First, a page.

If you are raising chickens at home, you should keep an eye on them if they roam freely around your garden. Although chickens mainly consume worms, they might still peck at your ripe tomatoes and other vegetables, causing the loss of some of your fruits. While they will most likely avoid the leaves and flowers, tomato fruits are highly nutritious for your free-range birds. So, consider fencing off your tomato plants to prevent your chickens from stealing the fruits!
If you notice distinctive, hand-like footprints in your garden soil, then you likely have raccoons ravaging your tomato plants at night.
Raccoons are omnivores that love visiting gardens for free treats. They eat any fruit and vegetables they can find, and are also fond of both ripe and green tomatoes. Unfortunately, these pests can quickly dig under or climb over your fences, making it difficult to keep them out of your yard.
9. Stray cats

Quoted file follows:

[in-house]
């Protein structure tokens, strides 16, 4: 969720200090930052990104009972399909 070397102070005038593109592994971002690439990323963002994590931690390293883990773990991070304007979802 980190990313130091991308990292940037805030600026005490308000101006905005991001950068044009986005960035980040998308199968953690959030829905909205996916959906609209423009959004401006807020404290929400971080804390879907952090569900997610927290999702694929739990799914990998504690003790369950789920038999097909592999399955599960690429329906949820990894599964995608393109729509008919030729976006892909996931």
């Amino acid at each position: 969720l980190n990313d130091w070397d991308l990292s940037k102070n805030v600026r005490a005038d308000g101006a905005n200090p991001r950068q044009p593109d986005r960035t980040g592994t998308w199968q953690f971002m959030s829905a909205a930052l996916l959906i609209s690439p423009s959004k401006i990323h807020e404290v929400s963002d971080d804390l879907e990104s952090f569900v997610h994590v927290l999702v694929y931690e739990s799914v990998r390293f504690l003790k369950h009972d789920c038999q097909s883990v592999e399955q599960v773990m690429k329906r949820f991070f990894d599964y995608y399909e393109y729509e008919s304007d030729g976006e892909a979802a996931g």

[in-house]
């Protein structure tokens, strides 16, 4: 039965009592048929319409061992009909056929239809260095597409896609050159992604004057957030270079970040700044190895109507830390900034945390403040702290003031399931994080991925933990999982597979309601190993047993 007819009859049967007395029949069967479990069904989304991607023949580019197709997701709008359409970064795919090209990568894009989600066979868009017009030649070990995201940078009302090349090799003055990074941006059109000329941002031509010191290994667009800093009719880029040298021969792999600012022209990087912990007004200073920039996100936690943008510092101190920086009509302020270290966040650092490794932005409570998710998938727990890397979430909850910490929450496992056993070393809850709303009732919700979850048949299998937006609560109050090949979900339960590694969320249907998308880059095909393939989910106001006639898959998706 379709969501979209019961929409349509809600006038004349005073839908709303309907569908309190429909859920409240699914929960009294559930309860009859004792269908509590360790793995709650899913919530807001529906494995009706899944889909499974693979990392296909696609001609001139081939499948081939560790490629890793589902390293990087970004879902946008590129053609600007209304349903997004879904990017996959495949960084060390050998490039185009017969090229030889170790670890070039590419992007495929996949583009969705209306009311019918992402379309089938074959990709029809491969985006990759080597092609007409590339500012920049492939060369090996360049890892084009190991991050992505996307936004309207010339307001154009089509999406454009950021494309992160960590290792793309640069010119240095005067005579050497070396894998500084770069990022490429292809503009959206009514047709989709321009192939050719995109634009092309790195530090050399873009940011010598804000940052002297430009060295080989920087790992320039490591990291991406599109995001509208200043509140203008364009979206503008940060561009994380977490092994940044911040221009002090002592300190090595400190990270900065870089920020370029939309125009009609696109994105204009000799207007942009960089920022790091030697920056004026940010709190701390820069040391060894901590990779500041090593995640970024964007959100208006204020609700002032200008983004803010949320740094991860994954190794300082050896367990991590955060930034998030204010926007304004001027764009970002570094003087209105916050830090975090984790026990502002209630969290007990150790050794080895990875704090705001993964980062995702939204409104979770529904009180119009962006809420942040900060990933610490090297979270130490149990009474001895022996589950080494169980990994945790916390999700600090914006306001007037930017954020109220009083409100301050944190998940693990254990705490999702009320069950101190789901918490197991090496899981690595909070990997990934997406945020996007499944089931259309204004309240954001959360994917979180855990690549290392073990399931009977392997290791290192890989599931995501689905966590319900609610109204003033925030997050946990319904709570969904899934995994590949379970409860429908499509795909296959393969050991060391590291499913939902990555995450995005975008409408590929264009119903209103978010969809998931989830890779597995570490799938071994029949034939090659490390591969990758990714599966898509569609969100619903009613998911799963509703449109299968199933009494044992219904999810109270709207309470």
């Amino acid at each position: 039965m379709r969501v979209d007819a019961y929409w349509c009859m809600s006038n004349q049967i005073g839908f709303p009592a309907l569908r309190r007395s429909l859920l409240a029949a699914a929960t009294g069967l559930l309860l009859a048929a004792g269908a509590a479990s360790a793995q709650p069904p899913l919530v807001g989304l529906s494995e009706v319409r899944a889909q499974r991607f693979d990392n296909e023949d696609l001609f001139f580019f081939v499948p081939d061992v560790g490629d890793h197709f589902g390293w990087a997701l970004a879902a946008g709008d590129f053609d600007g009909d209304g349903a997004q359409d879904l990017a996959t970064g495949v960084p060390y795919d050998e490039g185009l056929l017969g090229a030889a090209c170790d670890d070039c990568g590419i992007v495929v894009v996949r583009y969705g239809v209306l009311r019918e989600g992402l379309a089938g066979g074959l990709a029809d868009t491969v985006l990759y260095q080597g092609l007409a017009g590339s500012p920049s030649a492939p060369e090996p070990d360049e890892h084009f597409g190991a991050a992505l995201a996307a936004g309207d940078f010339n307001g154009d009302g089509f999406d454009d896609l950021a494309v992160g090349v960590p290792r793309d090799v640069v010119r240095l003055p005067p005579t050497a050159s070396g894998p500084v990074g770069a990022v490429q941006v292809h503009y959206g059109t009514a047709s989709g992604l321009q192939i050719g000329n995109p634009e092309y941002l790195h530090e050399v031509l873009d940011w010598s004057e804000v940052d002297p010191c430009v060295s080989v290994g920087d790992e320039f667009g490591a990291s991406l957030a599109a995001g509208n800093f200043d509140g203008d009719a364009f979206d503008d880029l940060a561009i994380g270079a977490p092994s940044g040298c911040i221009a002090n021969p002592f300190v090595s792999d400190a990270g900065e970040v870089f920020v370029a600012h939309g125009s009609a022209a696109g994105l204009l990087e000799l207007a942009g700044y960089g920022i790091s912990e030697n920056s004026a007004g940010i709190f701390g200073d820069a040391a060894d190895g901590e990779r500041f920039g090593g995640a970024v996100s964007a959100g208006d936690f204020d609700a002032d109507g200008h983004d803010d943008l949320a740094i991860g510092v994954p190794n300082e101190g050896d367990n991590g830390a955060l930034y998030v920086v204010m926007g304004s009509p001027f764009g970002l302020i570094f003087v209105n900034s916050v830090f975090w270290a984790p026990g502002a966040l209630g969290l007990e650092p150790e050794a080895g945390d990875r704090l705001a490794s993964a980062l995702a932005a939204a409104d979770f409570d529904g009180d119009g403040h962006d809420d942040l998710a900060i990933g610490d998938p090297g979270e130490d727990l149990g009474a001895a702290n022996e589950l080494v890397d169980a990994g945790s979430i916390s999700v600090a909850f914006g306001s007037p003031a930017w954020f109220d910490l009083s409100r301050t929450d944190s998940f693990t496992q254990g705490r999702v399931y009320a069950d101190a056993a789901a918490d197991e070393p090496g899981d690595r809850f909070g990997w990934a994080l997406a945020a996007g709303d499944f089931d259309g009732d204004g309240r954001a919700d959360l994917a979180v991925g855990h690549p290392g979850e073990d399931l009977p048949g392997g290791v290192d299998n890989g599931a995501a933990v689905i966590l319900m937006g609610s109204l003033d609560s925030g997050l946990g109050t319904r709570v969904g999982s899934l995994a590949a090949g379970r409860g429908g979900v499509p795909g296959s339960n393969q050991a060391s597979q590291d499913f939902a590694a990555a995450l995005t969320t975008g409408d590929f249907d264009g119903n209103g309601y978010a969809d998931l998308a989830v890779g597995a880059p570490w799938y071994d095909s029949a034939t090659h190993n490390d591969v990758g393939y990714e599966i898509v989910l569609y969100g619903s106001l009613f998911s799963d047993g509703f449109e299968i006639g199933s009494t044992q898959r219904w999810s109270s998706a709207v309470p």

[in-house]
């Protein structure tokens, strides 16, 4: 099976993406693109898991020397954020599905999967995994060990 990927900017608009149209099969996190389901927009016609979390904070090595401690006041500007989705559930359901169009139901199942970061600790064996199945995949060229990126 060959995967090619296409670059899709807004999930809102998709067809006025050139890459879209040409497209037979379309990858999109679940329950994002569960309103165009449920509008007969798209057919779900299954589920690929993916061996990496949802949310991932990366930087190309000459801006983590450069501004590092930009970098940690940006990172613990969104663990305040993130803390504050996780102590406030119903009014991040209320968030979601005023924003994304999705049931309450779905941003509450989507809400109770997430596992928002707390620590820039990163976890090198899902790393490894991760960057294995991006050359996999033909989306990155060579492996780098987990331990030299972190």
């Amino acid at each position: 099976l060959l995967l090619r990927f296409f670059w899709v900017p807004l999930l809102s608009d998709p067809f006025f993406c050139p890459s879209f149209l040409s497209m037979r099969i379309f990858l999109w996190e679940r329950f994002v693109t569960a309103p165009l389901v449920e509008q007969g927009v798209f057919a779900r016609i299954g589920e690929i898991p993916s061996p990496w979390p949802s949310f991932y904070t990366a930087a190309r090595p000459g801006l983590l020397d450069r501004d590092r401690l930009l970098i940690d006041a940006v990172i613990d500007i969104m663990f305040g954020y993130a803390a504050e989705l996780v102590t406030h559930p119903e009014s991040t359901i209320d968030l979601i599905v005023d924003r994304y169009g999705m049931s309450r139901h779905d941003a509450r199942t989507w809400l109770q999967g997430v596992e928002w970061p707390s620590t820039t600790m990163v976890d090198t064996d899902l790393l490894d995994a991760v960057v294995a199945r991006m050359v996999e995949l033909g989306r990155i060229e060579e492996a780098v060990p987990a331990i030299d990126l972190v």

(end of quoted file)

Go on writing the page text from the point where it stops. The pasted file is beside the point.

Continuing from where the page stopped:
Yep, even hungry stray cats might occasionally eat your tomatoes behind your back!
However, cats are less likely to be the culprits when your tomatoes go missing, especially during spring and summer when they would rather hunt other prey like rodents or mice. Additionally, most parts of the tomato plant are toxic to cats, except for the ripe red tomatoes themselves, so chances are they will avoid the plants completely. Still, their feces and urine can contaminate your vegetable garden, so it is best to keep strange cats out of your yard.
10. Family dogs
If you have dogs roaming freely around your garden, there is a good chance they might mess with your plants. They might play boisterously near the vegetable garden, or even chomp on the fruits and leaves. This is why it is a good idea to keep a constant eye on your furry companions!
How do I know what is eating my tomato plants?
The only way to know what is eating your tomatoes, especially at night, is to look for certain obvious signs. You might notice traces of claw marks in the garden soil, slimy trails around your plants, burrows or holes in the ground, or the specific type of damage done to your fruits.
If you have the extra cash, you could consider getting a night vision camera to check who is stealing your tomatoes while you sleep. Or, instead of watching your garden constantly, we can recommend a trail camera to help you monitor your property day and night.